My confusion comes from my doctor diagnosing me as Type 1. Her diagnosis is based on the make up of my body, but not through any actual tests. How important is it that we ID the type? I go back again next week and I want to be ready to ask her for more tests if that’s necessary. Like I said, I feel great that the numbers have come down. But I want to know what’s ahead for me, to the extent that is realistic to know.

There’s a lot of other things going through my mind too. The why me, why now questions. Reading others’ experiences here have helped me deal with those, somewhat. I get really upset at not being able to enjoy things that I used to be able to eat without worry. I don’t have a sweet tooth and I didn’t binge on things. But it’s upsetting knowing that I can’t just grab a treat if I want to now. I wonder how my life is going to change, and what type of new uncertainties lie ahead. Right now, I’m focusing on the positive of eating a better diet. I powerlift and I’m training for my first meet, coming up in July. Focusing on my training has been a key factor in keeping my head straight in dealing with this all. My diagnosis is still so new, I think more emotions are going to come in the weeks and months ahead.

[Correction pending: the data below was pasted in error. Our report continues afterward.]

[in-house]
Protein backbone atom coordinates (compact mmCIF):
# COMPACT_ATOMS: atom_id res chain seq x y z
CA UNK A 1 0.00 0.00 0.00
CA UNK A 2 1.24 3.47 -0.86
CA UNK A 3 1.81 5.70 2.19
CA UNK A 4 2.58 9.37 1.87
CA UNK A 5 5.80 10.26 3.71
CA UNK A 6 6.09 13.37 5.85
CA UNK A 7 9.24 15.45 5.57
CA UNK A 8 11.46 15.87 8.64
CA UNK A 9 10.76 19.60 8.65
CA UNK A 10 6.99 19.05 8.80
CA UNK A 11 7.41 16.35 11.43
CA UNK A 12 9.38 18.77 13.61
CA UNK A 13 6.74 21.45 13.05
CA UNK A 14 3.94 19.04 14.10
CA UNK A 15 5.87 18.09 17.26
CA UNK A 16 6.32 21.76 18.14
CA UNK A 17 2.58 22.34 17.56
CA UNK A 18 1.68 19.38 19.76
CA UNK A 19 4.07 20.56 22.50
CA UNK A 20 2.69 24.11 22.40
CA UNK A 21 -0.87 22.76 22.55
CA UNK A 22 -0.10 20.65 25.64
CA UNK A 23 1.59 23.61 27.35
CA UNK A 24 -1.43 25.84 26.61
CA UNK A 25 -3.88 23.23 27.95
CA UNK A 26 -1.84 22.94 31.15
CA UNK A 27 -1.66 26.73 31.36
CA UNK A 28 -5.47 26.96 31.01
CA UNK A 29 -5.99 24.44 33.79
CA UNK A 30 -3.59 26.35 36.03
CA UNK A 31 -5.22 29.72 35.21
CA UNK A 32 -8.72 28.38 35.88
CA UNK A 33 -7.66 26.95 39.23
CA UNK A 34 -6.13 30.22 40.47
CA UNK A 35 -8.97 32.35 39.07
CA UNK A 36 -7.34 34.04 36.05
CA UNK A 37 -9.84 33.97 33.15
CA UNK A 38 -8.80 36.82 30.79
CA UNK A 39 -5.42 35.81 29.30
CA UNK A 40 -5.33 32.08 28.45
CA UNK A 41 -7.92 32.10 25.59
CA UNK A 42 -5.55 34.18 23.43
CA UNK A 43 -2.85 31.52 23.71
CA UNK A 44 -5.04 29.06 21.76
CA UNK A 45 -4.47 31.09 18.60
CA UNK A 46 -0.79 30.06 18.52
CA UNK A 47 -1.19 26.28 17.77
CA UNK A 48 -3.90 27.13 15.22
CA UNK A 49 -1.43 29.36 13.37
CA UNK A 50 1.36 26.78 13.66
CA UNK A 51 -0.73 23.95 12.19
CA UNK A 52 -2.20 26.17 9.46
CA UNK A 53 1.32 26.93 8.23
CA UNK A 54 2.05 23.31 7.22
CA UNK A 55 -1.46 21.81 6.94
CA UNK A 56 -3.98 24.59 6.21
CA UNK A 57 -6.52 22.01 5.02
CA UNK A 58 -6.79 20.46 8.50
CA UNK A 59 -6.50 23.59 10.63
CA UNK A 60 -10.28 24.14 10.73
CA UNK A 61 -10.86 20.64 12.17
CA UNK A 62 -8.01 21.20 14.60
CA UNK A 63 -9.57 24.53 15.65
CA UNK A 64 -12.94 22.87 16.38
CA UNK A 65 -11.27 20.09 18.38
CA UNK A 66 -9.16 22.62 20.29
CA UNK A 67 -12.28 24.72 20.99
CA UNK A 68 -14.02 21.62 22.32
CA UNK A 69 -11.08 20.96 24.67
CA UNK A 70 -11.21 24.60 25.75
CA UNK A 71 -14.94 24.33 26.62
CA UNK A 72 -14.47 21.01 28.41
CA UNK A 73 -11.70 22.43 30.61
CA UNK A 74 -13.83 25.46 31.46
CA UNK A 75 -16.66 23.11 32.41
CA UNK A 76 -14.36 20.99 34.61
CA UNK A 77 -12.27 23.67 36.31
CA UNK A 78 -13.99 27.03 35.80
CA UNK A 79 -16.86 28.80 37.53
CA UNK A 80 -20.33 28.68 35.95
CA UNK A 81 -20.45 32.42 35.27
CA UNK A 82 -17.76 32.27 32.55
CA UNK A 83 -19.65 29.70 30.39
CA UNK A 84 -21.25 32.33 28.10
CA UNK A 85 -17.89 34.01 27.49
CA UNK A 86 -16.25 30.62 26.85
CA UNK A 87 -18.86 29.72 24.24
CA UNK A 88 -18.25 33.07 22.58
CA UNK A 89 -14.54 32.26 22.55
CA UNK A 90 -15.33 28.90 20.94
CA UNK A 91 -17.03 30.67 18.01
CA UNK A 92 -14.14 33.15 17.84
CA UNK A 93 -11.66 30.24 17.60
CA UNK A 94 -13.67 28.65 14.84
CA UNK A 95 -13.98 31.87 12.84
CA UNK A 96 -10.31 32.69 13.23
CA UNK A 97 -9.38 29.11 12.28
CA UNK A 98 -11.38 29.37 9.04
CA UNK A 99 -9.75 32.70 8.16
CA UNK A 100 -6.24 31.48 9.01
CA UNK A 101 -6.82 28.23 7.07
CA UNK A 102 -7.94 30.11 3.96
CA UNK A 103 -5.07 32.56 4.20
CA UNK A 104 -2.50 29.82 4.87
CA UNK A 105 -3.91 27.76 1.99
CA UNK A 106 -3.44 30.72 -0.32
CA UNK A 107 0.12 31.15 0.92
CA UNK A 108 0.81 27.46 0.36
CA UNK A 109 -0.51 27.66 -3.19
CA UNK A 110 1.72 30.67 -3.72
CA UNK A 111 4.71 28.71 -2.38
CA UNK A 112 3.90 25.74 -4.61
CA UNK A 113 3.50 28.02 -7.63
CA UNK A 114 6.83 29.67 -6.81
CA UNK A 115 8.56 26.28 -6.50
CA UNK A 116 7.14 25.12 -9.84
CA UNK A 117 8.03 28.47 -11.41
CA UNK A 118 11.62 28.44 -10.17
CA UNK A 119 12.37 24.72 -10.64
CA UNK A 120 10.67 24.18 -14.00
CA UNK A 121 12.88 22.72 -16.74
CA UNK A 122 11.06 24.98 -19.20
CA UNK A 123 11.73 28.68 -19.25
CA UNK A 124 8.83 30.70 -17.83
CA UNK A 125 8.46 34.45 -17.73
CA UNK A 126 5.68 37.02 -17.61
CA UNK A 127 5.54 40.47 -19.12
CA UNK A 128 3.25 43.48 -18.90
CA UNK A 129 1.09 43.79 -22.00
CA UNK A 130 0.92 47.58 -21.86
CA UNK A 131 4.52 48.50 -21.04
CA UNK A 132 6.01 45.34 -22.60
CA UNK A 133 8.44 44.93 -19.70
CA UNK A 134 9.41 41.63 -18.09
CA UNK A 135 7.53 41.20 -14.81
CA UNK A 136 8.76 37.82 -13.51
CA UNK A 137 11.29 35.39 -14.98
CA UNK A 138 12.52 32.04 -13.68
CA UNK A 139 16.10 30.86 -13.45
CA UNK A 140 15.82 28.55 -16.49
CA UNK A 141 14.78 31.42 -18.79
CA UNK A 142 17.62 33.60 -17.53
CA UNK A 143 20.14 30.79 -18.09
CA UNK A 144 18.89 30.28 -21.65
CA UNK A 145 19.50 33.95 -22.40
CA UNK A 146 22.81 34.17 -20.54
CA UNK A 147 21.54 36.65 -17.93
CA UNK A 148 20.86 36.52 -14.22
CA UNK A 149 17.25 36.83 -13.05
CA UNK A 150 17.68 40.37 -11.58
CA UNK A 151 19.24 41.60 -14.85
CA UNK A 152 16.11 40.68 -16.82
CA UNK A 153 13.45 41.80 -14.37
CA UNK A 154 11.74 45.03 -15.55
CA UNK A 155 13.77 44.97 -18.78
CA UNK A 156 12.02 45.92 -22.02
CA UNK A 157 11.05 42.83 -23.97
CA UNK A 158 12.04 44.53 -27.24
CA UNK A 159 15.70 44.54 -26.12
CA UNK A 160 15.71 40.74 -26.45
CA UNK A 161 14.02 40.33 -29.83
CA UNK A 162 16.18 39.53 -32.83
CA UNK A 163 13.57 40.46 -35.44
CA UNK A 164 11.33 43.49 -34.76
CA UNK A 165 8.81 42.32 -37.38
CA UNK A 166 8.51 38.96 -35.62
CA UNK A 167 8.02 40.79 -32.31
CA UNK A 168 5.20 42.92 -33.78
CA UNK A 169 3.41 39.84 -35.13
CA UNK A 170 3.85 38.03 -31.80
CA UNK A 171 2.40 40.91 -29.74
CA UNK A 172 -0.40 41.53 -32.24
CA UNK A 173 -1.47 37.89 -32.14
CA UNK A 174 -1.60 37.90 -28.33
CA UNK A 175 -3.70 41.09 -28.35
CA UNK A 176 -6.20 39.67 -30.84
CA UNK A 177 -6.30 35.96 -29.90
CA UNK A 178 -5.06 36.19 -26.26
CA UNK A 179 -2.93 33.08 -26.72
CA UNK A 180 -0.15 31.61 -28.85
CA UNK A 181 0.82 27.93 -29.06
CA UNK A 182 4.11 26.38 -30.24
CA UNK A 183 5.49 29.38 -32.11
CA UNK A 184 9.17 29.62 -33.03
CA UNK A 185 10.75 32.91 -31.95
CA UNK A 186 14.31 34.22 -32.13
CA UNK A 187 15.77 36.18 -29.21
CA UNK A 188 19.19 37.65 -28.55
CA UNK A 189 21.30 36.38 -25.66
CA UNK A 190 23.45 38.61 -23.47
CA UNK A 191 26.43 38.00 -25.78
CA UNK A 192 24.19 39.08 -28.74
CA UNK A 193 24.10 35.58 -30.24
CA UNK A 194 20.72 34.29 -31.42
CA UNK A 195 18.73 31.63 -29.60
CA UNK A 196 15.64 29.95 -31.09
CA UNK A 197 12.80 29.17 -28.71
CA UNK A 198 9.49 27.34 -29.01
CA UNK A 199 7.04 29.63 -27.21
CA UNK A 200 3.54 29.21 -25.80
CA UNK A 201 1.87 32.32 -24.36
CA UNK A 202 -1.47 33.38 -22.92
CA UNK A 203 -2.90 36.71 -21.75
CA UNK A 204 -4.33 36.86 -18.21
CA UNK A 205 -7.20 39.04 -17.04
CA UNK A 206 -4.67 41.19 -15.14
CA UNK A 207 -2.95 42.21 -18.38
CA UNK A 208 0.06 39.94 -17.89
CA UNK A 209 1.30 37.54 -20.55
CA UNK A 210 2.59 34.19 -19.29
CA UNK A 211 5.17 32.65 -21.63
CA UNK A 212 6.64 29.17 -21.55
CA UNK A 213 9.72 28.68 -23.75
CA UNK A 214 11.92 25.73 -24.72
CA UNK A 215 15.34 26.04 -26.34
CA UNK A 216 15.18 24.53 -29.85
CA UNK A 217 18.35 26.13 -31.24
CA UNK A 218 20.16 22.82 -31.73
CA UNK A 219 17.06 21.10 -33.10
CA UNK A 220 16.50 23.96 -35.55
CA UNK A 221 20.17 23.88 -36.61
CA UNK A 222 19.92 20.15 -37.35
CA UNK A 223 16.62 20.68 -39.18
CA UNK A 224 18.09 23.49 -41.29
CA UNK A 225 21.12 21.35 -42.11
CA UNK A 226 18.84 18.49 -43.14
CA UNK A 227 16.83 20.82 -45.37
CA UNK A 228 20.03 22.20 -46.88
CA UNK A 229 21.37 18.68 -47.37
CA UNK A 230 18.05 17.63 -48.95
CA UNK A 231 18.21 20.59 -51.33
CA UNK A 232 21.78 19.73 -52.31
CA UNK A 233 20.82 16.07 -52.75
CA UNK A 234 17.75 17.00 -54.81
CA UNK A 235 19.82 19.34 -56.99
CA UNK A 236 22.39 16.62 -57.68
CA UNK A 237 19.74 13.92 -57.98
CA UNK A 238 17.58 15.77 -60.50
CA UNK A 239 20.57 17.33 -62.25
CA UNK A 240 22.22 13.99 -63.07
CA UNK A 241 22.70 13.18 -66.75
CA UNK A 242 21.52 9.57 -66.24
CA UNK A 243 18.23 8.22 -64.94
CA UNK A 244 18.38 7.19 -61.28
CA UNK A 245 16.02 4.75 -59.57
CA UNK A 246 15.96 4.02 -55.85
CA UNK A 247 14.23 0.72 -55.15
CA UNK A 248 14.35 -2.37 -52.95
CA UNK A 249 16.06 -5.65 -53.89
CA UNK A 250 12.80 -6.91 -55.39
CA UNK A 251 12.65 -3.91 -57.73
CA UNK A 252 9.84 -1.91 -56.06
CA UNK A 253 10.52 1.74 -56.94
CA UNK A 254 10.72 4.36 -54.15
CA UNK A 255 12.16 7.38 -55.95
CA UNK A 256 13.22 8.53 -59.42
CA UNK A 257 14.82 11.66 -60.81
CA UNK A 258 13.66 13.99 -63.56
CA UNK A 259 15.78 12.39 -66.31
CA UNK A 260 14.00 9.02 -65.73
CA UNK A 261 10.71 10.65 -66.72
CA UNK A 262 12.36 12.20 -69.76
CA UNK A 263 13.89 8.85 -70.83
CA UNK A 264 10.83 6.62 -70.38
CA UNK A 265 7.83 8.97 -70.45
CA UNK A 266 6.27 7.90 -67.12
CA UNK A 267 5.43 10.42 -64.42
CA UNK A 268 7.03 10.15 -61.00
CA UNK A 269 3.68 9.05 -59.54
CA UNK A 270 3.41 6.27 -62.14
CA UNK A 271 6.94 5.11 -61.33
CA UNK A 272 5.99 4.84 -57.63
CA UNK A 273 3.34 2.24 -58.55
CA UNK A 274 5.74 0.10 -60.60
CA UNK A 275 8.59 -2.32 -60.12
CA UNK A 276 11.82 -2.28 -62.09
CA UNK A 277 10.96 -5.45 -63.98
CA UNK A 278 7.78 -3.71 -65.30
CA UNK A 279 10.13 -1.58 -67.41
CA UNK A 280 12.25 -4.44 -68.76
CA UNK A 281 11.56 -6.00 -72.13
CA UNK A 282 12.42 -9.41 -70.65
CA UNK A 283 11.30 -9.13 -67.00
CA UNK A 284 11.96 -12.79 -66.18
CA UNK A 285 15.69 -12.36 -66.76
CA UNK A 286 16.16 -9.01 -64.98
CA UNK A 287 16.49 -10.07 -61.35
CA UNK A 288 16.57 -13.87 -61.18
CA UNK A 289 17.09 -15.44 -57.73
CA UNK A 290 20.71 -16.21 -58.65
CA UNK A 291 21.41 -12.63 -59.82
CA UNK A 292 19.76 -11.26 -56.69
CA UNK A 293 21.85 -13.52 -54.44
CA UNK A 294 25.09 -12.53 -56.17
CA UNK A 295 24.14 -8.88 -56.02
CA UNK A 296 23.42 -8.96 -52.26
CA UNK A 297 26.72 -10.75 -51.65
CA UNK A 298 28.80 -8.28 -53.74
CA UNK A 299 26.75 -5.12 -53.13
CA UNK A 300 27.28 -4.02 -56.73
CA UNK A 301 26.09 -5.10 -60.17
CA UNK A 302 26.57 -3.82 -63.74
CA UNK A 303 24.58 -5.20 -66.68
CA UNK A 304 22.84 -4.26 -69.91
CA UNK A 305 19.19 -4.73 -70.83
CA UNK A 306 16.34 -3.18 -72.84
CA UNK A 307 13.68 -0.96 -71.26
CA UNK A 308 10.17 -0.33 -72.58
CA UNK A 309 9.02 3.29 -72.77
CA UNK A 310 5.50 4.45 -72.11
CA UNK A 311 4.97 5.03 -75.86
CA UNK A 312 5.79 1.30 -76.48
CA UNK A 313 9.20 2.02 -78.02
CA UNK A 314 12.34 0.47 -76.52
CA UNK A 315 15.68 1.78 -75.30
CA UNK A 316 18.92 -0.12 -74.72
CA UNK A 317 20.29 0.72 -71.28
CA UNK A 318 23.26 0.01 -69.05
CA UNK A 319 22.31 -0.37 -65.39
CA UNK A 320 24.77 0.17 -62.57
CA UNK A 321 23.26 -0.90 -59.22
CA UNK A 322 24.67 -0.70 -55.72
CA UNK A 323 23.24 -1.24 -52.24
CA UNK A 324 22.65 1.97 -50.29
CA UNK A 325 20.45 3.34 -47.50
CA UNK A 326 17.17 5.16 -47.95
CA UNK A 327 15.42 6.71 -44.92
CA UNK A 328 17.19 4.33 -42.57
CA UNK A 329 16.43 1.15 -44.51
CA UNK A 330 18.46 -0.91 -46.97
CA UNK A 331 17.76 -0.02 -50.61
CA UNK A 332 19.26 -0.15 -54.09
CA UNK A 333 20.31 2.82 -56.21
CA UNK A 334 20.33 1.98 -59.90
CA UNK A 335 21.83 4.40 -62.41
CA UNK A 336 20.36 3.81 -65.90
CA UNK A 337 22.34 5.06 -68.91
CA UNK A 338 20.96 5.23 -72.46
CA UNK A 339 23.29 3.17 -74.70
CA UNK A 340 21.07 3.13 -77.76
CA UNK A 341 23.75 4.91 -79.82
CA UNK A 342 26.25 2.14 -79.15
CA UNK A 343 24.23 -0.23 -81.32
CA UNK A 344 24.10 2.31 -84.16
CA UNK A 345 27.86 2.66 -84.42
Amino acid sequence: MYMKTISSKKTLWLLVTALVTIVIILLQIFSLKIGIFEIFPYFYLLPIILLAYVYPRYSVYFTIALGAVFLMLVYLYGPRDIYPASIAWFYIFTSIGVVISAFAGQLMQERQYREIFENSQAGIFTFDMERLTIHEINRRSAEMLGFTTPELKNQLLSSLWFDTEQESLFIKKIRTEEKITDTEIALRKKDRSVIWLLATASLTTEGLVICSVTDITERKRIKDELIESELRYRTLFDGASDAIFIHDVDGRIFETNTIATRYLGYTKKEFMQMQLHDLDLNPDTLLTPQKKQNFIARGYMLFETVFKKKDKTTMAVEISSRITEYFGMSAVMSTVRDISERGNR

Thanks for reading through this. I’m really happy to have found a community like this. It’s already been helpful to me, and I’m certain I’ve only experienced the tip of the iceberg in it’s usefulness.

Glad you’re here; definitely the right place for you with lots of experience and support available.